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Re: Public Interest - Harvard v. NYU?

Postby scribelaw » Wed Feb 10, 2010 11:57 am

Why do you think you're a longshot for the RTK? You have great numbers, and seem dedicated to PI. I'd assume you'd at least be invited over for the interview, no?

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Unemployed
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Re: Public Interest - Harvard v. NYU?

Postby Unemployed » Wed Feb 10, 2010 12:04 pm

chris0805 wrote:
Kronk wrote:I don't know if it's as cut and dry (although the NYU students would seem to suggest it is such). Harvard is clearly the better school, but I don't think it would take an RTK to make NYU the better choice. Especially considering that NYU's LRAP will give you about 5-6k more a year take-home income than Harvard's LIPP.

I don't know what Harvard has that compares, but the PILC is pretty amazing at NYU from what I hear.


Harvard has their version of PILC called OPIA which is also great. Furthermore, by forgiving the third year tuition for public interest students, Harvard puts you in a position that will cap your loan payments. If you take a lower paying public interest position, you'll get a few more (maybe 1-4) thousand in take home as an NYU alum, but you'd be better off with HLS if you take a higher position in the government. At that point though, cost is close enough. I'd just go to the better school, which would be Harvard unless you think that not being the NYC market would be the absolute worst thing imagineable. Then, I could maybe see it as a little more of a toss-up.

Of course, an RTK changes EVERYTHING. Then, you would have another discussion to think about.


I thought they scrapped this program in less than a year, and screwed public-spirited people in the Class of 2012 who chose HLS (over, say, Stanford or $$ at CLS/NYU) in reliance.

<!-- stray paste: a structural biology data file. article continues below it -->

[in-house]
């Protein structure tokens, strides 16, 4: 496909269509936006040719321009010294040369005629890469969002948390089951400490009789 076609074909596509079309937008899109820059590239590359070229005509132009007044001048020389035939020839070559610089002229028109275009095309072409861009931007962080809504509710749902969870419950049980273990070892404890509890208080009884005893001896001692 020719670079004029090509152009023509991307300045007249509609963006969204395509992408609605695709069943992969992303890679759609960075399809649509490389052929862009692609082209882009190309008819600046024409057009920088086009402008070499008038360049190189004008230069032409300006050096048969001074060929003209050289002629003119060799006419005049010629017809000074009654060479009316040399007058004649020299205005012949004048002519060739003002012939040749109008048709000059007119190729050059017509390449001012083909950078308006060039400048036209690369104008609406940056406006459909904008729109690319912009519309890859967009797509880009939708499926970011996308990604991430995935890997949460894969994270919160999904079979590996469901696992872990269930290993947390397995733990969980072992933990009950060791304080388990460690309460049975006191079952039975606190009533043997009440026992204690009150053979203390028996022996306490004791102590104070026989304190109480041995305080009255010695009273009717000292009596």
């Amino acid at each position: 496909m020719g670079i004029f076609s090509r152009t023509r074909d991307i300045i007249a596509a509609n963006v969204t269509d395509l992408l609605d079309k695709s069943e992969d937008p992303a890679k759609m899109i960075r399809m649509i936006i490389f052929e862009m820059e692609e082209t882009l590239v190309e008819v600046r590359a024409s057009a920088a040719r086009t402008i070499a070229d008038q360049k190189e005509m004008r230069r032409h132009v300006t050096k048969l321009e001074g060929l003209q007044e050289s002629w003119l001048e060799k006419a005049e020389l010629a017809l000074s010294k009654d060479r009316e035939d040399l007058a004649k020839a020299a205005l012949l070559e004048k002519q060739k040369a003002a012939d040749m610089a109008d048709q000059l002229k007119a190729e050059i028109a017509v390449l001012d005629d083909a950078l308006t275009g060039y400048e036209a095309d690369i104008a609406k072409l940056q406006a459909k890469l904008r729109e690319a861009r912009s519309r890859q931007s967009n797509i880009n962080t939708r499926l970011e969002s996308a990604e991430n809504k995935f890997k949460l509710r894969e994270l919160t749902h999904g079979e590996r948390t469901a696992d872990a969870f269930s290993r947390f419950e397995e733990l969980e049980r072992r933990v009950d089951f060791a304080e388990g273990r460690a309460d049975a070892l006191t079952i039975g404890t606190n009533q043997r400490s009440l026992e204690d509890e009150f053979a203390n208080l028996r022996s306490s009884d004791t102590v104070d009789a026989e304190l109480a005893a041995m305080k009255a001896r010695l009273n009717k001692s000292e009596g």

Edit: I take this back. Apparently Class of 2012 is still covered. But yes, they discontinued the program.

--LinkRemoved--
Last edited by Unemployed on Wed Feb 10, 2010 12:23 pm, edited 1 time in total.

lawyering
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Re: Public Interest - Harvard v. NYU?

Postby lawyering » Wed Feb 10, 2010 12:09 pm

chris0805 wrote:
Kronk wrote:I don't know if it's as cut and dry (although the NYU students would seem to suggest it is such). Harvard is clearly the better school, but I don't think it would take an RTK to make NYU the better choice. Especially considering that NYU's LRAP will give you about 5-6k more a year take-home income than Harvard's LIPP.

I don't know what Harvard has that compares, but the PILC is pretty amazing at NYU from what I hear.


Harvard has their version of PILC called OPIA which is also great. Furthermore, by forgiving the third year tuition for public interest students, Harvard puts you in a position that will cap your loan payments. If you take a lower paying public interest position, you'll get a few more (maybe 1-4) thousand in take home as an NYU alum, but you'd be better off with HLS if you take a higher position in the government. At that point though, cost is close enough. I'd just go to the better school, which would be Harvard unless you think that not being the NYC market would be the absolute worst thing imagineable. Then, I could maybe see it as a little more of a toss-up.